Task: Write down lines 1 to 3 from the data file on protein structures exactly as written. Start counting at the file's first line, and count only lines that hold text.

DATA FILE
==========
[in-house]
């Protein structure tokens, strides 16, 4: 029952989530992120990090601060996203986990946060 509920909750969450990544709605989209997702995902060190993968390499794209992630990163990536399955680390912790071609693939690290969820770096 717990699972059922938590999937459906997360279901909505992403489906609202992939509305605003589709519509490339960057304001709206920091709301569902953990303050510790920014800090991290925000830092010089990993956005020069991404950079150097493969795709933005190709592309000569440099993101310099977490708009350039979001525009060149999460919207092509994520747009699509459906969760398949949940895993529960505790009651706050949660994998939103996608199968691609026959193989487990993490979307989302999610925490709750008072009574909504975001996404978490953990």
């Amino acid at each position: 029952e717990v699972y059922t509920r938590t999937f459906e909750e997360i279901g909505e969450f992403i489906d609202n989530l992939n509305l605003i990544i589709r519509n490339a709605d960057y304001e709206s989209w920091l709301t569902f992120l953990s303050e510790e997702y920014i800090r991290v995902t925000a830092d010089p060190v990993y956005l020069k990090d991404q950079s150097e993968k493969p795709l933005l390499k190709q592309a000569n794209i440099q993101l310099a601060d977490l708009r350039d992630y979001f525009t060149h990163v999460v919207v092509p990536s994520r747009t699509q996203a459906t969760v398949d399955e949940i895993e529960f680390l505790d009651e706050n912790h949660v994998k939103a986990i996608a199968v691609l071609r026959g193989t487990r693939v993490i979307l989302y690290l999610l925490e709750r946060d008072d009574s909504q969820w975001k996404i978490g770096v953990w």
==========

[in-house]
């Protein structure tokens, strides 16, 4: 029952989530992120990090601060996203986990946060 509920909750969450990544709605989209997702995902060190993968390499794209992630990163990536399955680390912790071609693939690290969820770096 717990699972059922938590999937459906997360279901909505992403489906609202992939509305605003589709519509490339960057304001709206920091709301569902953990303050510790920014800090991290925000830092010089990993956005020069991404950079150097493969795709933005190709592309000569440099993101310099977490708009350039979001525009060149999460919207092509994520747009699509459906969760398949949940895993529960505790009651706050949660994998939103996608199968691609026959193989487990993490979307989302999610925490709750008072009574909504975001996404978490953990």
């Amino acid at each position: 029952e717990v699972y059922t509920r938590t999937f459906e909750e997360i279901g909505e969450f992403i489906d609202n989530l992939n509305l605003i990544i589709r519509n490339a709605d960057y304001e709206s989209w920091l709301t569902f992120l953990s303050e510790e997702y920014i800090r991290v995902t925000a830092d010089p060190v990993y956005l020069k990090d991404q950079s150097e993968k493969p795709l933005l390499k190709q592309a000569n794209i440099q993101l310099a601060d977490l708009r350039d992630y979001f525009t060149h990163v999460v919207v092509p990536s994520r747009t699509q996203a459906t969760v398949d399955e949940i895993e529960f680390l505790d009651e706050n912790h949660v994998k939103a986990i996608a199968v691609l071609r026959g193989t487990r693939v993490i979307l989302y690290l999610l925490e709750r946060d008072d009574s909504q969820w975001k996404i978490g770096v953990w």